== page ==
I speak of the film as spiritual for a variety of reasons. Part of it is the overwhelming beauty of the film. Herzog doesn’t romanticize nature. He doesn’t idealize it. But, he also can’t deny the haunting beauty of the world beneath the ice in the Ross Sea or the luminescent structures haunting a tunnel formed by steam vents near an active volcano. Another part of the spiritual nature of the film (which reminds me of the ending of Synecdoche, New York) is Herzog’s agreement with many scientists that man (whether through our own stupidity or the inevitable corrections of nature) has limited time on this planet and this frozen wasteland will outlast us because even if we destroy it in the short term, we will disappear and it will return. There is a particular sequence where Herzog has conversed with the fatalistic glaciologist and they dive beneath the surface. There was something incredibly humbling and awe-inspiring about that journey into a world where humanity simply isn’t meant to be. It was otherworldly and alien, and a reminder that there is so much of the universe that humanity will never experience.
Herzog’s decisions on how to score the film border on genius. The film utilizes a nearly liturgical, spiritual score of chanting and organ-driven hymns of some kind, and when they are beneath the ice (I can’t even begin to stress how haunting those sequences were) or in the steam tunnels, the score kicks into high gear and Herzog has the wisdom to shut up and just let the power of the scenery do all of the speaking necessary. And there’s a moment about midway through the film where Herzog visits a camp of scientists studying the seals that live in the area and they begin discussing the nearly inorganic sounds that these seals make to communicate. One of the scientists compares it to Pink Floyd, and it’s nearly accurate. Were these not some of the most respected scholars in their fields talking, I would have thought Herzog was pulling a fast one on us and just playing unsettling electronic music rather than recording seal calls. It’s almost beyond belief.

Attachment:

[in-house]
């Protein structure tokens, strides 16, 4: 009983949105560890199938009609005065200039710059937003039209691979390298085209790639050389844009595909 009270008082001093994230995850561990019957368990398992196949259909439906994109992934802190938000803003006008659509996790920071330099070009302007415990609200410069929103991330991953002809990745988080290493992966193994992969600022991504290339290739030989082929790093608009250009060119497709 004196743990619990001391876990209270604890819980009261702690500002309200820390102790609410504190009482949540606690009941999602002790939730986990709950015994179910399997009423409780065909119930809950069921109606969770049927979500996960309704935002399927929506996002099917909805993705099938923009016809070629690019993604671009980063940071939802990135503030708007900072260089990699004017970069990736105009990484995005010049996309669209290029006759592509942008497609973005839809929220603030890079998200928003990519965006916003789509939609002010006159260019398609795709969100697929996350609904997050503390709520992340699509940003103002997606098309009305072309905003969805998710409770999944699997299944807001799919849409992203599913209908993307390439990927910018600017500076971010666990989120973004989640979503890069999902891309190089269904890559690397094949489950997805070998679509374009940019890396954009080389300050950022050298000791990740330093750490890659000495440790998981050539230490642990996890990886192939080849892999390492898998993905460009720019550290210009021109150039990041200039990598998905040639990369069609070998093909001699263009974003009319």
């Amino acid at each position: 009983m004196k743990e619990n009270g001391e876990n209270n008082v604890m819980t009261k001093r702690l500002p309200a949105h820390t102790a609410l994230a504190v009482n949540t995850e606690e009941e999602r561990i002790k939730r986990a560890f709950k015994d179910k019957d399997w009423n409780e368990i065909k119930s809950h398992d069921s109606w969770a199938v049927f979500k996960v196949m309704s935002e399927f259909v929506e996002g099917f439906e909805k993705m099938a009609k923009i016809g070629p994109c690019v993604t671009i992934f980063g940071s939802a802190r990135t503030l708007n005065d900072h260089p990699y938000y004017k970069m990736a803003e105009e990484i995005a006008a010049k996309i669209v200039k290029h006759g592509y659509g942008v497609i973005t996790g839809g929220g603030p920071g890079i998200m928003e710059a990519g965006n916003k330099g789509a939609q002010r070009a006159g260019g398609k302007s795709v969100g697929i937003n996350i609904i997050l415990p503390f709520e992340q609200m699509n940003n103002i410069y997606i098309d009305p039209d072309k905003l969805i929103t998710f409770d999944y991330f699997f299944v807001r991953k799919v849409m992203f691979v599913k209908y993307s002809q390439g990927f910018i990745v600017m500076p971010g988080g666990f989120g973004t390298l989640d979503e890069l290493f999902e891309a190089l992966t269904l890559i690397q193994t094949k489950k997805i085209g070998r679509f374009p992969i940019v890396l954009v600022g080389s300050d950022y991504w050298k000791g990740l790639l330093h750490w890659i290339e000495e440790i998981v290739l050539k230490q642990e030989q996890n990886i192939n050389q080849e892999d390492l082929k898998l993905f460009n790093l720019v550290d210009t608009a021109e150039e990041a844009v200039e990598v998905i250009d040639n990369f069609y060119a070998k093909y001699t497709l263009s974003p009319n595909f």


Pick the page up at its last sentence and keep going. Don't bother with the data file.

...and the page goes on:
If you have even a passing interest in documentaries or nature, you owe it to yourself to watch Encounters at the End of the World. I fear that I’ve made the film sound too cerebral and that I may scare some viewers away from watching this powerful film. The intellectual and philosophical nature of the film is there if you want it (I certainly did), but if you just want to bask in the gorgeous and haunting scenery, you can do that as well. Encounters at the End of the World, like many of the best films, operates on a multitude of equally fascinating levels. I know beyond a shadow of a doubt that this film will stay with me for a long time, and I hope to return to its alien and exotic world many times in the future.
Final Score: A